Tag: christmastree

Charlie’s Room: The Family Tree

“But I don’t want to take down the Christmas tree,” Charlie whined. He flopped onto the couch. “If I wake up in the night and need a drink of water, it’s like a giant nightlight.”

“It’s never really all that dark at night. There’s a streetlight that shines through the windows brightly enough to see by,” Isaac pointed out. He set down the tub for the ornaments.

Charlie reached out a leg and kicked at the tub. It was just out of reach. “But why do we have to take down the tree? We put it up a month before Christmas, so it makes sense to keep it up a month after.”

“If it’s always up, it’s not as special anymore. We’ll get used to it and stop noticing it.” Isaac started putting ornaments into the box.

“Not if it’s just an extra month. Besides, aren’t we supposed to keep the spirit of Christmas all year or something? But the Christmas spirit is still special.” Charlie scooted down until he was laying on the couch cushion. He reached out a foot and his toes just touched the box. He gave it a little shove with his toes.

Isaac pulled the box over two inches so that Charlie couldn’t reach any more. He chuckled as Charlie scooted down further so that his back was only half on the couch. “That’s different. Feelings and memories aren’t as easy to forget or ignore.” He pulled the box over again and put a few more ornaments in it.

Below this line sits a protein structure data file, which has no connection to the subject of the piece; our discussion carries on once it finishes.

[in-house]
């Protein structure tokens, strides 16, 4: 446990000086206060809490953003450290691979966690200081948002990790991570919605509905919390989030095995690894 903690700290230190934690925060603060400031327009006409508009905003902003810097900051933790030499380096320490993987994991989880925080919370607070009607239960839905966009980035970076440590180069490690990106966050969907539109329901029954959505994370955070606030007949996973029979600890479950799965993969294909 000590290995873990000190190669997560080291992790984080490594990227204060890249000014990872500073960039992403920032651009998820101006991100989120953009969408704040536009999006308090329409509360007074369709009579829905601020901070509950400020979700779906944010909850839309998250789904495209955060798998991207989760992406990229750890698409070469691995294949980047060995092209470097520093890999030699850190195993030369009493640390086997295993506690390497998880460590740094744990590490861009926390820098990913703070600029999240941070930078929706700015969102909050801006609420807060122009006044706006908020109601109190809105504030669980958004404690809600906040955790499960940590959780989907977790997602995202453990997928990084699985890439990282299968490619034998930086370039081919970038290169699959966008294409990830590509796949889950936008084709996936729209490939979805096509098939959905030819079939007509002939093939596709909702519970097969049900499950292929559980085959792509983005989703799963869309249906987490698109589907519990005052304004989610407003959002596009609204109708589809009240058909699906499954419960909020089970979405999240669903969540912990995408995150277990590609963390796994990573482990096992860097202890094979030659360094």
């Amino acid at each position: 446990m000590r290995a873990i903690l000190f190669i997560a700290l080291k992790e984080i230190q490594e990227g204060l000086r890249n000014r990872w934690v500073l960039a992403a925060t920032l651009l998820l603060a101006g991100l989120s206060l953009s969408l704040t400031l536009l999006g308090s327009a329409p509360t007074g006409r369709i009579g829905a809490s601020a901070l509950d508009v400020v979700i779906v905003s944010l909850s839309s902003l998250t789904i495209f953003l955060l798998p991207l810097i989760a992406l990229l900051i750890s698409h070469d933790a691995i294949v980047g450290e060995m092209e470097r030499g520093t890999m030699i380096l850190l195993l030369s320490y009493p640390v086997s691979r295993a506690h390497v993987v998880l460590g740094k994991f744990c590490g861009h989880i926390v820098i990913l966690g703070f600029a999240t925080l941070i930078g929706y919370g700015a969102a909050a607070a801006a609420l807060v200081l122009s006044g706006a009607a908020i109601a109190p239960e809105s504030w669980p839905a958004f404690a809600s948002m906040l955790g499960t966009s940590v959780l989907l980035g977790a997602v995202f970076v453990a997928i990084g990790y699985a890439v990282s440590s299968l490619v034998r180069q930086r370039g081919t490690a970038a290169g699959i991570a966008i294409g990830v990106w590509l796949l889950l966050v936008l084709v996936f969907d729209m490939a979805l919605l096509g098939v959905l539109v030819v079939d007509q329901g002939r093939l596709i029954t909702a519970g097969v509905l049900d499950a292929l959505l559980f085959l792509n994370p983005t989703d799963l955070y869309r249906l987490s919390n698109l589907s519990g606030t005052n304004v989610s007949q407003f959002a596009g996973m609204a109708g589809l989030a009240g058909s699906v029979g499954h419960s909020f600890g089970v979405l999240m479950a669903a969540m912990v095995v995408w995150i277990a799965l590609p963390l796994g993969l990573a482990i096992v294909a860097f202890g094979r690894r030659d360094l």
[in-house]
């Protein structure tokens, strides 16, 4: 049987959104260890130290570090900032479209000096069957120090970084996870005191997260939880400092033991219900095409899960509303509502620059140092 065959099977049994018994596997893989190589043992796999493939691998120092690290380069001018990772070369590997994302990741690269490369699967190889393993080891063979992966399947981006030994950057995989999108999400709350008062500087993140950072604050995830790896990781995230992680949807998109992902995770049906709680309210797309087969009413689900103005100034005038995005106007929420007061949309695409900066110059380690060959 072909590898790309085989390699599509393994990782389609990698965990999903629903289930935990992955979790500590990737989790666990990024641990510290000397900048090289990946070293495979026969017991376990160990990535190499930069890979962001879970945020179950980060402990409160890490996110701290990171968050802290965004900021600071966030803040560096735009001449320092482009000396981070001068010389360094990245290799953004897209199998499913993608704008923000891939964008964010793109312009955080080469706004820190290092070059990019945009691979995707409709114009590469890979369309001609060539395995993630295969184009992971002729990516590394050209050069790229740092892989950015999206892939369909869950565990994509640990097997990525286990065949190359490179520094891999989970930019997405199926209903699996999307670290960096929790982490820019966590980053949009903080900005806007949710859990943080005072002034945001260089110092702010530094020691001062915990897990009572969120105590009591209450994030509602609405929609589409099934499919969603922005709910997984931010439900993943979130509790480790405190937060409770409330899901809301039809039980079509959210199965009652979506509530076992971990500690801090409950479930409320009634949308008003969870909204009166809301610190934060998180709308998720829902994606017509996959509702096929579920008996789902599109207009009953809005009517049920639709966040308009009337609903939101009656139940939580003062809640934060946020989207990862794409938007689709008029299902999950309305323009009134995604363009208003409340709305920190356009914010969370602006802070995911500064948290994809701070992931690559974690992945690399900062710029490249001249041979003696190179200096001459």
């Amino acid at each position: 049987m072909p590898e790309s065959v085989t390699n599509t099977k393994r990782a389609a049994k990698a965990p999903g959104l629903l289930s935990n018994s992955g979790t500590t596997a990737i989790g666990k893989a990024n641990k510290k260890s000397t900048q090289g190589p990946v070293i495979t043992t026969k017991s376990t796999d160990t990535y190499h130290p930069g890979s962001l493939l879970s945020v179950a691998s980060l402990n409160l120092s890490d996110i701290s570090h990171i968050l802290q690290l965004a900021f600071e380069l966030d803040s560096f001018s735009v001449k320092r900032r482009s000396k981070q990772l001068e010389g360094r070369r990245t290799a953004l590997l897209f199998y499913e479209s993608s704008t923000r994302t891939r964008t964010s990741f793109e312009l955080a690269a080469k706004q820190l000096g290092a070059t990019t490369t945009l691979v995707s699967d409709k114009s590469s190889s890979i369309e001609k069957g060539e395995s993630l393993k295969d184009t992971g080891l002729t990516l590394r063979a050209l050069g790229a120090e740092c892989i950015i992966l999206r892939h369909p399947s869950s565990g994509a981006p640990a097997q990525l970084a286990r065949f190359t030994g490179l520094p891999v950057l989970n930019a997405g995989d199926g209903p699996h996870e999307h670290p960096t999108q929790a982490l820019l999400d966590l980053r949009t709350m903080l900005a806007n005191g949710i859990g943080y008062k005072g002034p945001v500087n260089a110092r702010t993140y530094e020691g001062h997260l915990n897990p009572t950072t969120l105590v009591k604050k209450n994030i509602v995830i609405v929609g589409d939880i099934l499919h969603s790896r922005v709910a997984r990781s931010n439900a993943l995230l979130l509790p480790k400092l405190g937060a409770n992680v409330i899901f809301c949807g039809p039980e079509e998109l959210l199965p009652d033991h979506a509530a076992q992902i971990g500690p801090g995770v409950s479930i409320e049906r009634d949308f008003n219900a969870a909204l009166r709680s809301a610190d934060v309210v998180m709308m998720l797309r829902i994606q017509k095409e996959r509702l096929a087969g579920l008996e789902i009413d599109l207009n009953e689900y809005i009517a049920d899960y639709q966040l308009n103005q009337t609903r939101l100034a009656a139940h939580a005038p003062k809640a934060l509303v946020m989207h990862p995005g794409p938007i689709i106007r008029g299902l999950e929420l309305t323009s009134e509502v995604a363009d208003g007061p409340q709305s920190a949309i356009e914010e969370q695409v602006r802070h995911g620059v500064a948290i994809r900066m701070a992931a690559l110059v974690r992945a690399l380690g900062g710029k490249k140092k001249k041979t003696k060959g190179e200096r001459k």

Charlie clambered over to the box, reached in, and pulled out an ornament. “Not the sheep! That’s my favorite. Put it in last so that it’s the first on on the tree.” He handed the little woolly sheep to Isaac.

“I can do that.” Isaac put the sheep higher up on the tree, by the star.

Charlie watched him place the sheep, then stood up and reached into the branches. “Look! We missed a candy cane. It was easy to see if you were looking in the right place.” He retreated to the couch with the candy. “We could take down the Christmas decorations and make it a holiday tree. We can put hearts and chocolate on it for Valentine’s day, and eggs and bunnies and stuff for Easter…”

“But we have other decorations for those holidays.” Isaac took down the star, and then the sheep.

“I guess so.” Charlie crunched thoughtfully on his candy cane. “I’m still sad to see it go. I waited and waited and waited for Christmas, and then, boom! It was over. It doesn’t seem fair.”

“Holidays are like that. A lot of things are. That’s why it’s good that there’s always something to look forward to.”

“Like what? Valentine’s and Easter? But those are so far away.” Charlie slumped back into the couch.

“Like reading the next chapter in our story at night. Or going through the seed catalogs and planning the garden. Or playing a good game of Scrabble with your dad.” Isaac closed the ornament box and unplugged the tree. The lights went off.

“But those are all normal things.” Charlie tried to kick the box again. It was too far away.

“Do they make you happy?” Isaac began to take apart the tree and put it in its box.

“I like Clue better, but yeah. I guess so.” He finished his candy cane and crumpled up the wrapper.

Isaac put the lid on the tree box and smiled. “Then they’re things to look forward to. Go throw that in the trash, and get the colored pencils and some paper while I put these away. When I get back, we can draw a family tree.”

“What’s that?”

“You’ll see.”